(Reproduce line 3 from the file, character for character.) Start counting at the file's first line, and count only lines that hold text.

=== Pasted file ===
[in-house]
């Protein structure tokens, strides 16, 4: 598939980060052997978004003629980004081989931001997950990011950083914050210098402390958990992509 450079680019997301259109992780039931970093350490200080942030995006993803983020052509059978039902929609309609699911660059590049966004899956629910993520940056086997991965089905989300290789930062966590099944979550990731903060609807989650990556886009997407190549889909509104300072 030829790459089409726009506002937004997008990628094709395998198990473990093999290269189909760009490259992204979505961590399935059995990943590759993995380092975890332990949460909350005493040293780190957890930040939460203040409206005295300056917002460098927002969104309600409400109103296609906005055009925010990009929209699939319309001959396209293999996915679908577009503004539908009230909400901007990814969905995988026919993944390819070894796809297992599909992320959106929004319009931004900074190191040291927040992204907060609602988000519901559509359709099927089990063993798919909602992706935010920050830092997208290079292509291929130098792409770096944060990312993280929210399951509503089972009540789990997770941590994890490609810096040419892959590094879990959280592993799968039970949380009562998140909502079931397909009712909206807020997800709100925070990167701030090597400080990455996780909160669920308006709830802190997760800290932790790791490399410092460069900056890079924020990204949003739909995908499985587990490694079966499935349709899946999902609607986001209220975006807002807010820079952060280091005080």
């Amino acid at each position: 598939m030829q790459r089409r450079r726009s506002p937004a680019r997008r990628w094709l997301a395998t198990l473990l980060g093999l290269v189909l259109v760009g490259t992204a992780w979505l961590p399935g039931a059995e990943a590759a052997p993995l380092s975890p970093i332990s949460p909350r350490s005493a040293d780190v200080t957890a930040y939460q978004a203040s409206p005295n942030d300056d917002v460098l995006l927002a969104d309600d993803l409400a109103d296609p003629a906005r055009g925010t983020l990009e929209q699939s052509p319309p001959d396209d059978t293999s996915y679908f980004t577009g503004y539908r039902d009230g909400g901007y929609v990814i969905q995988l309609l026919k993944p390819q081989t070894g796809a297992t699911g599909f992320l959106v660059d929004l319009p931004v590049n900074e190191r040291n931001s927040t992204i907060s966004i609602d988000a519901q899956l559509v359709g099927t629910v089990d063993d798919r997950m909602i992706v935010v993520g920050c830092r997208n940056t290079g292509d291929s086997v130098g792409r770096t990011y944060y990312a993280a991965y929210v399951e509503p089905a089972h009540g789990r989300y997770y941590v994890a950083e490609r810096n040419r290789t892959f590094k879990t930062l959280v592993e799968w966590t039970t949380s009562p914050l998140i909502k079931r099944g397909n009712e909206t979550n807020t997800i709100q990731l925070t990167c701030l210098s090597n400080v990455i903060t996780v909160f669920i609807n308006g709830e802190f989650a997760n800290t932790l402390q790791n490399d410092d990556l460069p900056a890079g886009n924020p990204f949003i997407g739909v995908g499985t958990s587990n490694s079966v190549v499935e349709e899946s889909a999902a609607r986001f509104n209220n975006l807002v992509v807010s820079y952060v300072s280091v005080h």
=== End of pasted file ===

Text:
């Amino acid at each position: 598939m030829q790459r089409r450079r726009s506002p937004a680019r997008r990628w094709l997301a395998t198990l473990l980060g093999l290269v189909l259109v760009g490259t992204a992780w979505l961590p399935g039931a059995e990943a590759a052997p993995l380092s975890p970093i332990s949460p909350r350490s005493a040293d780190v200080t957890a930040y939460q978004a203040s409206p005295n942030d300056d917002v460098l995006l927002a969104d309600d993803l409400a109103d296609p003629a906005r055009g925010t983020l990009e929209q699939s052509p319309p001959d396209d059978t293999s996915y679908f980004t577009g503004y539908r039902d009230g909400g901007y929609v990814i969905q995988l309609l026919k993944p390819q081989t070894g796809a297992t699911g599909f992320l959106v660059d929004l319009p931004v590049n900074e190191r040291n931001s927040t992204i907060s966004i609602d988000a519901q899956l559509v359709g099927t629910v089990d063993d798919r997950m909602i992706v935010v993520g920050c830092r997208n940056t290079g292509d291929s086997v130098g792409r770096t990011y944060y990312a993280a991965y929210v399951e509503p089905a089972h009540g789990r989300y997770y941590v994890a950083e490609r810096n040419r290789t892959f590094k879990t930062l959280v592993e799968w966590t039970t949380s009562p914050l998140i909502k079931r099944g397909n009712e909206t979550n807020t997800i709100q990731l925070t990167c701030l210098s090597n400080v990455i903060t996780v909160f669920i609807n308006g709830e802190f989650a997760n800290t932790l402390q790791n490399d410092d990556l460069p900056a890079g886009n924020p990204f949003i997407g739909v995908g499985t958990s587990n490694s079966v190549v499935e349709e899946s889909a999902a609607r986001f509104n209220n975006l807002v992509v807010s820079y952060v300072s280091v005080h």